Look at me. Look at this face. A black man in the Ozarks? Oh no. Never. That would not be good.

Given it probably wouldn’t be difficult to “detect” an African American if there were one, this latter statistic—zero, goose egg, nada, no—African Americans in a population of nearly 3,000 strikes one as astonishingly unrepresentative of the country as it exists today. Mountain View is in this way a dream, a kind of still life artwork, a Thomas Kinkade portrait of a country and its ways that it would be impossible to replicate in all but the most sequestered circumstance.

We had been in Memphis prior to Mountain View, catching a cab back from dinner with a loquacious African American driver who was only too happy to engage in the back-and-forth I always try for with cabbies as a rule of traveling. When the conversation got around to our next destination and we told him Mountain View in the Ozarks, he chortled. Intrigued, I asked him, “Ever been there?”

Now the chortle turned to a full-on guffaw. He swiveled his body in our direction. “Look at me,” he said. “Look at this face. A black man in the Ozarks? Oh no. Never. That would not be good. No way.”

 

This vacation was inspired by a family reunion on my wife’s side, around which we decided to wrap music—Mountain View, Grand Ole Opry, Graceland, Sun Records—and civil rights history—First Baptist Church in Birmingham, the Lorraine Motel in Memphis. For all the truly remarkable progress in race relations noted in my previous post, much remains undone, not the least of which is a black man’s citing the inadvisability of showing his face in an Ozark Mountain town in 2013. Would anything happen if he did? Oh, I doubt it, though the few Confederate flags we saw on this journey did show up there, draped on a car, a house, as a not-so-vaguely threatening badge.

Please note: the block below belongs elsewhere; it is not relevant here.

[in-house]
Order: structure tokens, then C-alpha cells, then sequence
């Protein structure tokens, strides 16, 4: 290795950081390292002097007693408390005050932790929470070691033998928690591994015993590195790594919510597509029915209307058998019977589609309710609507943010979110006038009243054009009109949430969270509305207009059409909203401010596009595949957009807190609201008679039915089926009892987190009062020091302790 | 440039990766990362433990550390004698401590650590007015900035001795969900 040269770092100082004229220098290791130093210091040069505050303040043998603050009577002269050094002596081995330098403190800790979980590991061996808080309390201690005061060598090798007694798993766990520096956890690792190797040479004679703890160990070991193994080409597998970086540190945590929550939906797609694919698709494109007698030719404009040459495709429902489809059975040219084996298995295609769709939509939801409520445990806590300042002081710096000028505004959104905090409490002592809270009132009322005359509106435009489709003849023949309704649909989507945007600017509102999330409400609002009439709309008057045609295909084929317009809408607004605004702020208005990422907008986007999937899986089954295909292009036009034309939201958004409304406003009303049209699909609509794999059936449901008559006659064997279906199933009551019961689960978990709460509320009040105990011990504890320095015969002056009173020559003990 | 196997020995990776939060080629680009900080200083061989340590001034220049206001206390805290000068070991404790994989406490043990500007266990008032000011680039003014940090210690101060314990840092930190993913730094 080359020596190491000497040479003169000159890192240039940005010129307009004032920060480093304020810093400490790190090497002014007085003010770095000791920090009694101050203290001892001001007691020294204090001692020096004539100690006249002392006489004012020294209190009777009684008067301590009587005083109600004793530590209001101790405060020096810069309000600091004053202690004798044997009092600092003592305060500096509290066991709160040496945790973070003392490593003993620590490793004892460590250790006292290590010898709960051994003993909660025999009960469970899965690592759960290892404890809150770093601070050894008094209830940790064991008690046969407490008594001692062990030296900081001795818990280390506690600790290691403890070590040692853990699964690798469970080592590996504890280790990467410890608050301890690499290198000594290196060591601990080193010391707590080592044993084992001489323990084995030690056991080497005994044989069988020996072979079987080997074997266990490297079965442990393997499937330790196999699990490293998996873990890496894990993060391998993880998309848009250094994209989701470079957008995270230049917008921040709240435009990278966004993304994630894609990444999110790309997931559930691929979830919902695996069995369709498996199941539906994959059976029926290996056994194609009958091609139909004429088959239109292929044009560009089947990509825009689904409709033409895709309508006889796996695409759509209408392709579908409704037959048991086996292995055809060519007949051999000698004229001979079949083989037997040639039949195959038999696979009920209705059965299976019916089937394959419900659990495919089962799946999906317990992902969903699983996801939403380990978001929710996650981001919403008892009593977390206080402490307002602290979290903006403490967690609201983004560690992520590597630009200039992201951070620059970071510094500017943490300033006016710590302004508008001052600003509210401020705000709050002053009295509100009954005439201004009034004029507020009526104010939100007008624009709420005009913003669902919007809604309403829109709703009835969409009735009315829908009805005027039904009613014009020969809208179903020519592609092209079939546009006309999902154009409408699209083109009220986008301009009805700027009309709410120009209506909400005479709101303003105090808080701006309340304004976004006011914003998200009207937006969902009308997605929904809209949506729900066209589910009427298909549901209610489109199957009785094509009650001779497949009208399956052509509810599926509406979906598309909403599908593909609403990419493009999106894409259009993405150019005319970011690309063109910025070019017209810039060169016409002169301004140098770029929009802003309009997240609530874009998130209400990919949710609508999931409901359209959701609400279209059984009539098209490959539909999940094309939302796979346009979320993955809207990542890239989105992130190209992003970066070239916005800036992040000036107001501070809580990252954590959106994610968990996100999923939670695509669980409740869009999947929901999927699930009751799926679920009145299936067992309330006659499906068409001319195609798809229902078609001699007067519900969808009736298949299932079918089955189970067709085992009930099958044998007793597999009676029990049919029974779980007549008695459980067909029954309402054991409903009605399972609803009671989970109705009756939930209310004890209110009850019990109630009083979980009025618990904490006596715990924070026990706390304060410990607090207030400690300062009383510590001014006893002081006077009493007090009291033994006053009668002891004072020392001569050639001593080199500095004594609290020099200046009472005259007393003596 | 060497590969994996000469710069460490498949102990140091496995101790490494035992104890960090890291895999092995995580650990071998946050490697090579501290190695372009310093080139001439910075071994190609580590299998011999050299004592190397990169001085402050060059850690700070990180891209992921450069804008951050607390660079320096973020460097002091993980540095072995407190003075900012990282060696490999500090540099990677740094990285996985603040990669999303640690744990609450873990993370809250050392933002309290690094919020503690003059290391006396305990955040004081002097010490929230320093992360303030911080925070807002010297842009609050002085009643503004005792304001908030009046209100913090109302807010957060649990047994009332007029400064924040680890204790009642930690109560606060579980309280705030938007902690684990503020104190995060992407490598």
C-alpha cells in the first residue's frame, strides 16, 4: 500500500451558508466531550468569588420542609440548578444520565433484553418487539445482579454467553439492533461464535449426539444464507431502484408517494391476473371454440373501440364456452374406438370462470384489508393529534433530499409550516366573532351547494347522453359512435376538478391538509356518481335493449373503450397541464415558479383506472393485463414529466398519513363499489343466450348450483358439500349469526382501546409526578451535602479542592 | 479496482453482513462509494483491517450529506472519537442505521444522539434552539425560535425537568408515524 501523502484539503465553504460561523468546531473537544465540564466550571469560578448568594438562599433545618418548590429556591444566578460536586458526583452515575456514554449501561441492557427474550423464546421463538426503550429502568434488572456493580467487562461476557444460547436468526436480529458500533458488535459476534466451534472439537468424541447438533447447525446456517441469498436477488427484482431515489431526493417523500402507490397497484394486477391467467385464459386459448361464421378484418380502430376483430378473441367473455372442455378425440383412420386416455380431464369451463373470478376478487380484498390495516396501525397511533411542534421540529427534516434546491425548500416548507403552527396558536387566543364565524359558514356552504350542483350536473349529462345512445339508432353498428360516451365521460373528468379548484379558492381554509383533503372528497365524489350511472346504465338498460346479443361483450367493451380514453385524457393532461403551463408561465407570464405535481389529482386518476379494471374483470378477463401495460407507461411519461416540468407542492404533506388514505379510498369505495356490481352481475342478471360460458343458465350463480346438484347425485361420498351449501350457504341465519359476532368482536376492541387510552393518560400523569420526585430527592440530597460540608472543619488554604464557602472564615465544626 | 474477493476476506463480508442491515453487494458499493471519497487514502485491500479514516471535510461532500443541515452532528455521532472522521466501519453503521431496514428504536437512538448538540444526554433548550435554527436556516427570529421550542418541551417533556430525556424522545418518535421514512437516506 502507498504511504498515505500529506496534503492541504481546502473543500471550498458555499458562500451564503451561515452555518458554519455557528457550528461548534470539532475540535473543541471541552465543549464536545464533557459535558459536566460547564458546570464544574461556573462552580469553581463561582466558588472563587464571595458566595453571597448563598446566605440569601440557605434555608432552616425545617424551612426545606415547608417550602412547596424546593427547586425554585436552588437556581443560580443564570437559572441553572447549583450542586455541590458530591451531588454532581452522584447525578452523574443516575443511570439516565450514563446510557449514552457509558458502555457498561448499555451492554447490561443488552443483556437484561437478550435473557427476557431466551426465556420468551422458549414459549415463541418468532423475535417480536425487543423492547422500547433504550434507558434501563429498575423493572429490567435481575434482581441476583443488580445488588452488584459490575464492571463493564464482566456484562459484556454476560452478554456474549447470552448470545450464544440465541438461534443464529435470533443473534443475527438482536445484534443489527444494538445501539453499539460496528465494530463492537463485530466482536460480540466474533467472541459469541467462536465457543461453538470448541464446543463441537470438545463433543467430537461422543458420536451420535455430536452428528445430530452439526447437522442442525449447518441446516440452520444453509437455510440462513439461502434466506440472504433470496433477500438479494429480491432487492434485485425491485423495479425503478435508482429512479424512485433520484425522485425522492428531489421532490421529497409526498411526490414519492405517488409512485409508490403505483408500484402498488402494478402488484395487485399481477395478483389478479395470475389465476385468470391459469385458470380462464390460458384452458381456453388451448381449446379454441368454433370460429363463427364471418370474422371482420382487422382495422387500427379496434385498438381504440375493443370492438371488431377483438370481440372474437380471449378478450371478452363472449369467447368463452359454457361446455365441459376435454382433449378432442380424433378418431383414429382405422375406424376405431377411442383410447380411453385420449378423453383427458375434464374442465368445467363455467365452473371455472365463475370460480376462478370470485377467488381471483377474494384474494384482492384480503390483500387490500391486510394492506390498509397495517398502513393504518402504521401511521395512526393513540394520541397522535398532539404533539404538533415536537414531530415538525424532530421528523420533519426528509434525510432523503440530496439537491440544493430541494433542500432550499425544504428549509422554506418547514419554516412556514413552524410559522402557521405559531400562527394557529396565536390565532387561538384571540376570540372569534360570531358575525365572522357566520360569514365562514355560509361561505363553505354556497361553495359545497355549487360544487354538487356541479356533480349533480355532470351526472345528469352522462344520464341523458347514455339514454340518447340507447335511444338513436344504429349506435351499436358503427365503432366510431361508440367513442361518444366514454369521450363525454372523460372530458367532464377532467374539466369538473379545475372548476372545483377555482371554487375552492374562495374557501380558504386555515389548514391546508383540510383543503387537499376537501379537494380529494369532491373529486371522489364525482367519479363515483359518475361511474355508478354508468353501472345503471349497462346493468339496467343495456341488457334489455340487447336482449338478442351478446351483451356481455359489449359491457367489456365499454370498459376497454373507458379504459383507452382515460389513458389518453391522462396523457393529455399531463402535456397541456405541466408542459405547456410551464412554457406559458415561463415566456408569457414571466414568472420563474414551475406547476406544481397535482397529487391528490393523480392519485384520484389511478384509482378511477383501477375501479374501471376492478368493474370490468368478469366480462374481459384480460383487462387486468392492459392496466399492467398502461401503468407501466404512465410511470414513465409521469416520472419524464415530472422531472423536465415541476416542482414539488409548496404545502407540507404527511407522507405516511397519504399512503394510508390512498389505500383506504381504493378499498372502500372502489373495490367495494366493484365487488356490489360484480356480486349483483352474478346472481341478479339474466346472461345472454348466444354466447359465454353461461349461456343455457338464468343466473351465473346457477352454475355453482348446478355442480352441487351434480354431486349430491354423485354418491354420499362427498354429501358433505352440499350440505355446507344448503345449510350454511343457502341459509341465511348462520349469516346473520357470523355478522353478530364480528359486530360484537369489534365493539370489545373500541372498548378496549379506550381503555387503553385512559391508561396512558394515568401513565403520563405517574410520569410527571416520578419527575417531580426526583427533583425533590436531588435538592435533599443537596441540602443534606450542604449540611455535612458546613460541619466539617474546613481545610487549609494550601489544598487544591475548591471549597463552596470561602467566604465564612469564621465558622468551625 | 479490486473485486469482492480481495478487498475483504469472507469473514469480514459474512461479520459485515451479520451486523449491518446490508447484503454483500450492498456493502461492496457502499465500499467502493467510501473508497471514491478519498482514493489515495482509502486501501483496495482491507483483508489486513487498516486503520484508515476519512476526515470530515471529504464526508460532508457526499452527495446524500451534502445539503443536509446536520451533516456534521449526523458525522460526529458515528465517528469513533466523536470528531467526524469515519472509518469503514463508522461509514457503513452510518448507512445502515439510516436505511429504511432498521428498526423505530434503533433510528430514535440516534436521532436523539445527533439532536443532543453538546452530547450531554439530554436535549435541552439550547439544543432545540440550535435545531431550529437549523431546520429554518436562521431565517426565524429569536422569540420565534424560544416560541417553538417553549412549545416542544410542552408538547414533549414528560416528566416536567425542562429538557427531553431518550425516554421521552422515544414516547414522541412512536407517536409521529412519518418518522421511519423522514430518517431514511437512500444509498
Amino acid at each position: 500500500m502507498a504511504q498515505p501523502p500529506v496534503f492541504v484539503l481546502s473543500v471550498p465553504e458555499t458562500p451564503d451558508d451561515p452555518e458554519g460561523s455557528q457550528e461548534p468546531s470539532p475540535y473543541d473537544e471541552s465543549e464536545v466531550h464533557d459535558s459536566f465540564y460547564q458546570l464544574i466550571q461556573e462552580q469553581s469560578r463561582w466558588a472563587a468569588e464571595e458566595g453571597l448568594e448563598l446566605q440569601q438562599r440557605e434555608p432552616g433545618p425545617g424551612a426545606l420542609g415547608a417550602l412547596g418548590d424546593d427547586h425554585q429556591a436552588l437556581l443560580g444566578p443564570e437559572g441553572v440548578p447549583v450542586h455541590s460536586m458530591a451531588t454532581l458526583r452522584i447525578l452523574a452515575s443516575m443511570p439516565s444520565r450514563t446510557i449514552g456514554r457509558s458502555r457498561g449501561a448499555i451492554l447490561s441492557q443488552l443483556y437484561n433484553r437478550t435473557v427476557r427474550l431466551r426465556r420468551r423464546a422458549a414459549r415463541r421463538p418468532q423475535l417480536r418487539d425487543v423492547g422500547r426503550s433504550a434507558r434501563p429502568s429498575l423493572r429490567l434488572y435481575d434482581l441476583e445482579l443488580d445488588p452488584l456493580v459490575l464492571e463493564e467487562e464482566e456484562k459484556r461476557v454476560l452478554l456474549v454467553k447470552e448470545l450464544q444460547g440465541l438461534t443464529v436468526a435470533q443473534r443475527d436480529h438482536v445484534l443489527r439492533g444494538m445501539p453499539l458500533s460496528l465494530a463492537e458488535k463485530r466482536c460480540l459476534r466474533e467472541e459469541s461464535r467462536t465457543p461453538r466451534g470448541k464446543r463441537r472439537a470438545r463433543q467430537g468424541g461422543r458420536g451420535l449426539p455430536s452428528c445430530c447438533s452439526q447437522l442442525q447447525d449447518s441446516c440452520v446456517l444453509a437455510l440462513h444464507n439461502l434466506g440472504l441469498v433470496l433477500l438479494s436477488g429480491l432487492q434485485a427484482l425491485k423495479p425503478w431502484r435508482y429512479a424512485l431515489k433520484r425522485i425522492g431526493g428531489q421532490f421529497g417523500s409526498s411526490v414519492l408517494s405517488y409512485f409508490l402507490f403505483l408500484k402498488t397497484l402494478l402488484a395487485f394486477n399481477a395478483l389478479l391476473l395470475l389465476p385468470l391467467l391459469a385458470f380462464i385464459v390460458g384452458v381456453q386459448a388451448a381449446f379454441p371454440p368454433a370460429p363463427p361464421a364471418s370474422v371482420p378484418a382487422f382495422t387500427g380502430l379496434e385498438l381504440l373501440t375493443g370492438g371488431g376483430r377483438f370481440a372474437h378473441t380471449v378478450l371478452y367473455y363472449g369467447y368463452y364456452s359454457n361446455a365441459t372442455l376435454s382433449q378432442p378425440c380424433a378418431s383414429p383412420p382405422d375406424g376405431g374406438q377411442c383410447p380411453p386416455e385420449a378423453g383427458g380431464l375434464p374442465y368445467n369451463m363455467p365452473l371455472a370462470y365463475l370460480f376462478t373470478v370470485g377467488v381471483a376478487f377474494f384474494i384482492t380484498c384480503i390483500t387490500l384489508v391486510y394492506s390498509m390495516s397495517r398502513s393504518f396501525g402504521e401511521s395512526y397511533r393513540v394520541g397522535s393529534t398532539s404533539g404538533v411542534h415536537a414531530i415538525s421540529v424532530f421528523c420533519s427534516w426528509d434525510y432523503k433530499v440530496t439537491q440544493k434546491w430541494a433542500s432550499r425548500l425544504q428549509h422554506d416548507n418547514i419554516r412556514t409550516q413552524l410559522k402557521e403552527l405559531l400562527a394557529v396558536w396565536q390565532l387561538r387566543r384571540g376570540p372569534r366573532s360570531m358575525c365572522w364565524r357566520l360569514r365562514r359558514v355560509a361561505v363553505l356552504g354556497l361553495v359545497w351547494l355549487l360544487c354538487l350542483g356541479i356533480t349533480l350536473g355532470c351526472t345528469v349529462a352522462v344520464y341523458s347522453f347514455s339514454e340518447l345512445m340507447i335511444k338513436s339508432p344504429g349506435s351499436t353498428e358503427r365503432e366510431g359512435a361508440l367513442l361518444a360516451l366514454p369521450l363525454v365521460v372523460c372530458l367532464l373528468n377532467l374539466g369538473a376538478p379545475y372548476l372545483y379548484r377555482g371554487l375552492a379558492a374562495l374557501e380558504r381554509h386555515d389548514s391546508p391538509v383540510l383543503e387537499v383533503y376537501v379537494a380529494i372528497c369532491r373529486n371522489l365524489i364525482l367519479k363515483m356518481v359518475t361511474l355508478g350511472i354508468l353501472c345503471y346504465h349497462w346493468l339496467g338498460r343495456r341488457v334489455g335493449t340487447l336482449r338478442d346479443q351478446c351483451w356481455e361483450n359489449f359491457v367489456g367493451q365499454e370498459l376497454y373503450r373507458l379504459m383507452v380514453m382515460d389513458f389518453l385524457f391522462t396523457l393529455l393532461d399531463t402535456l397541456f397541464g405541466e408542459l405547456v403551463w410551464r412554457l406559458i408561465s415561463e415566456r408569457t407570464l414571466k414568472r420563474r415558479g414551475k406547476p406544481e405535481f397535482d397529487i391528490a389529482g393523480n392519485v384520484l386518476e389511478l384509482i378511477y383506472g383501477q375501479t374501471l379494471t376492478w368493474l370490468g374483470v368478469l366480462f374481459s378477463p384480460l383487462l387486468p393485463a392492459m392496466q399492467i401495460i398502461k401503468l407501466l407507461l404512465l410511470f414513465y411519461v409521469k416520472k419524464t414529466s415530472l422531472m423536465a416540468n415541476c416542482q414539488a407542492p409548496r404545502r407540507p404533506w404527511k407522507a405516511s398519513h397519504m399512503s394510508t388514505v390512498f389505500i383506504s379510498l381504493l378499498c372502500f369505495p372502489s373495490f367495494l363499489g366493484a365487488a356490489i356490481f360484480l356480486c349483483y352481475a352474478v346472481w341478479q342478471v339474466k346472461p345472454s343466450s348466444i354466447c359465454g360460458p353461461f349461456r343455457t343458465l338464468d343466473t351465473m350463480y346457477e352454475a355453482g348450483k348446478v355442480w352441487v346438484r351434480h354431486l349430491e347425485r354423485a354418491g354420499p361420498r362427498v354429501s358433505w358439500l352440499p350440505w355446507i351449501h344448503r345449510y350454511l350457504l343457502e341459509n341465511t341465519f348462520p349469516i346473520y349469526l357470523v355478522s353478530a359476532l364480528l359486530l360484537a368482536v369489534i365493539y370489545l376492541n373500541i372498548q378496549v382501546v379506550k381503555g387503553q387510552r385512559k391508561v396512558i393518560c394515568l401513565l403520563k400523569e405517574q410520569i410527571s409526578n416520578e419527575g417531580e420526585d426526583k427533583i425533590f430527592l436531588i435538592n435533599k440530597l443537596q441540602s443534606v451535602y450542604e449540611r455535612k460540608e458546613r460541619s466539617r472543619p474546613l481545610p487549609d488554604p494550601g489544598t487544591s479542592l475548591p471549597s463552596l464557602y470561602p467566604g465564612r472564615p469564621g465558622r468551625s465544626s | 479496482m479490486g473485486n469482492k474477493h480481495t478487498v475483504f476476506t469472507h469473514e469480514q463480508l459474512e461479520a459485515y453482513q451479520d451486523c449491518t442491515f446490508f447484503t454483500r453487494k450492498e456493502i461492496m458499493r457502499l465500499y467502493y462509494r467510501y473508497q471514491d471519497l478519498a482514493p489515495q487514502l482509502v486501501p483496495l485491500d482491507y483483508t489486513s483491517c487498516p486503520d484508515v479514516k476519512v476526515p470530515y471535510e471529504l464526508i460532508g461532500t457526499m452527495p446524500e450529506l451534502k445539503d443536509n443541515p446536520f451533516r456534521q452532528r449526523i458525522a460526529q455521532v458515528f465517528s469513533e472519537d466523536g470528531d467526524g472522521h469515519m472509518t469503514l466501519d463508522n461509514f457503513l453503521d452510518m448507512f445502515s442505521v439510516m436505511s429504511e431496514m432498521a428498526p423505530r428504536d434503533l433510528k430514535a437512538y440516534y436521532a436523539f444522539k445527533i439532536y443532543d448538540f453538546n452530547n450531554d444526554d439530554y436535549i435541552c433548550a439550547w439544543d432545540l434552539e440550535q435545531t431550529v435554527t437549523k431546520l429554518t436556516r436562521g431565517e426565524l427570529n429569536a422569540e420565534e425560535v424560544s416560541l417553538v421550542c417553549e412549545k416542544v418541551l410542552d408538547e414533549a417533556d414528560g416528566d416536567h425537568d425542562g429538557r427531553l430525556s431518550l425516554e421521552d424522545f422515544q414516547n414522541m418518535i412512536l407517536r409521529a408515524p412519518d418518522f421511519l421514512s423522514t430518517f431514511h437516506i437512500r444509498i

No, the easy peaceful feeling of Mountain View is not strictly mirage. There is genuine goodness here in the proffering of an open and inviting ethos, come one, come all, preferably but not necessarily with an instrument. It’s an ethos built and sustained on the universal language expressed by guitar, fiddle, banjo, bass, and lyrics of love and longing, betrayal, grief and whimsy.

All the usual, in an unusual town, a surface-level idyllic town, that no doubt harbors the usual addictions, faithlessness, and abuse of other towns, but which, in this presentation of music’s essential goodness, its capacity to promote casual, heart-gladdening hookups that hold the promise of the beautiful, represents something elemental and good in us that we would be fools to ridicule. Or, in my own case, to not revisit.

If only we could come to a time in this country when my Memphis cabbie would feel good accompanying me.

***

Mountain View photos above courtesy of  McKinney, Texas-based photographer Mark Powers, who used texturing software to create the lush painting-like effects of these familiar scenes around the town square. His work can be viewed and he can be contacted at: Flickr: m_powers’ Photostream, all rights reserved.

Rotating banner photos top of page courtesy of Elizabeth Haslam, some rights reserved under Creative Commons licensing, see more at: https://www.flickr.com/photos/lizhaslam/

The 13:35 You Tube clip below is a nice representation of the Mountain View music experience, with live clips commencing soon after the introductory photography. Its title, however—”Music in the Off-Season”—is misleading, since extensive consultations with the locals convinced me there is no real “off-season” in Mountain View, where pickers of every persuasion gather through every time of year, only the foulest of weather driving them indoors.